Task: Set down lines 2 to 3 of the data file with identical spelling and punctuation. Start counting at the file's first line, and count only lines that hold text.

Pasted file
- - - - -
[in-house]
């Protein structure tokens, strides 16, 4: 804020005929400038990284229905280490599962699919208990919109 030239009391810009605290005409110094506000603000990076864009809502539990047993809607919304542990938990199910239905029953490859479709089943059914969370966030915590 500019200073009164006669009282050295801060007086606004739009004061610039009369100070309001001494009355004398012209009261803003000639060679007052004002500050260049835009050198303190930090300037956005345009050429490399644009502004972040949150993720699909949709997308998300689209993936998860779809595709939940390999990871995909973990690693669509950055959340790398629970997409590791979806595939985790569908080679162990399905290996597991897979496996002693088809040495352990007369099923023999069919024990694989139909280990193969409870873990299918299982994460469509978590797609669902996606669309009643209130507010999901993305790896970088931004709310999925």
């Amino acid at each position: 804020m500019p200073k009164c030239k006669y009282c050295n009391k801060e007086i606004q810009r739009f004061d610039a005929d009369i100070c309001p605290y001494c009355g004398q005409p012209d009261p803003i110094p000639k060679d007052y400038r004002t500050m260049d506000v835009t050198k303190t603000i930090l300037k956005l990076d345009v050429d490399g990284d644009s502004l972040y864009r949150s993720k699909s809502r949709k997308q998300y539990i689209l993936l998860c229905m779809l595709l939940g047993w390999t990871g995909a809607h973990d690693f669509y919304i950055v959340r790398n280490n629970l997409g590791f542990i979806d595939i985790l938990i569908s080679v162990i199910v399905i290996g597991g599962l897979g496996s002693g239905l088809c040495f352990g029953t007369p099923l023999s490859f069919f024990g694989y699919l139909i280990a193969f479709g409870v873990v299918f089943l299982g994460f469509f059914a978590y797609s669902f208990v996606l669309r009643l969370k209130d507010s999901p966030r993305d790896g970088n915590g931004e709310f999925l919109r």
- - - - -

């Protein structure tokens, strides 16, 4: 804020005929400038990284229905280490599962699919208990919109 030239009391810009605290005409110094506000603000990076864009809502539990047993809607919304542990938990199910239905029953490859479709089943059914969370966030915590 500019200073009164006669009282050295801060007086606004739009004061610039009369100070309001001494009355004398012209009261803003000639060679007052004002500050260049835009050198303190930090300037956005345009050429490399644009502004972040949150993720699909949709997308998300689209993936998860779809595709939940390999990871995909973990690693669509950055959340790398629970997409590791979806595939985790569908080679162990399905290996597991897979496996002693088809040495352990007369099923023999069919024990694989139909280990193969409870873990299918299982994460469509978590797609669902996606669309009643209130507010999901993305790896970088931004709310999925």
């Amino acid at each position: 804020m500019p200073k009164c030239k006669y009282c050295n009391k801060e007086i606004q810009r739009f004061d610039a005929d009369i100070c309001p605290y001494c009355g004398q005409p012209d009261p803003i110094p000639k060679d007052y400038r004002t500050m260049d506000v835009t050198k303190t603000i930090l300037k956005l990076d345009v050429d490399g990284d644009s502004l972040y864009r949150s993720k699909s809502r949709k997308q998300y539990i689209l993936l998860c229905m779809l595709l939940g047993w390999t990871g995909a809607h973990d690693f669509y919304i950055v959340r790398n280490n629970l997409g590791f542990i979806d595939i985790l938990i569908s080679v162990i199910v399905i290996g597991g599962l897979g496996s002693g239905l088809c040495f352990g029953t007369p099923l023999s490859f069919f024990g694989y699919l139909i280990a193969f479709g409870v873990v299918f089943l299982g994460f469509f059914a978590y797609s669902f208990v996606l669309r009643l969370k209130d507010s999901p966030r993305d790896g970088n915590g931004e709310f999925l919109r």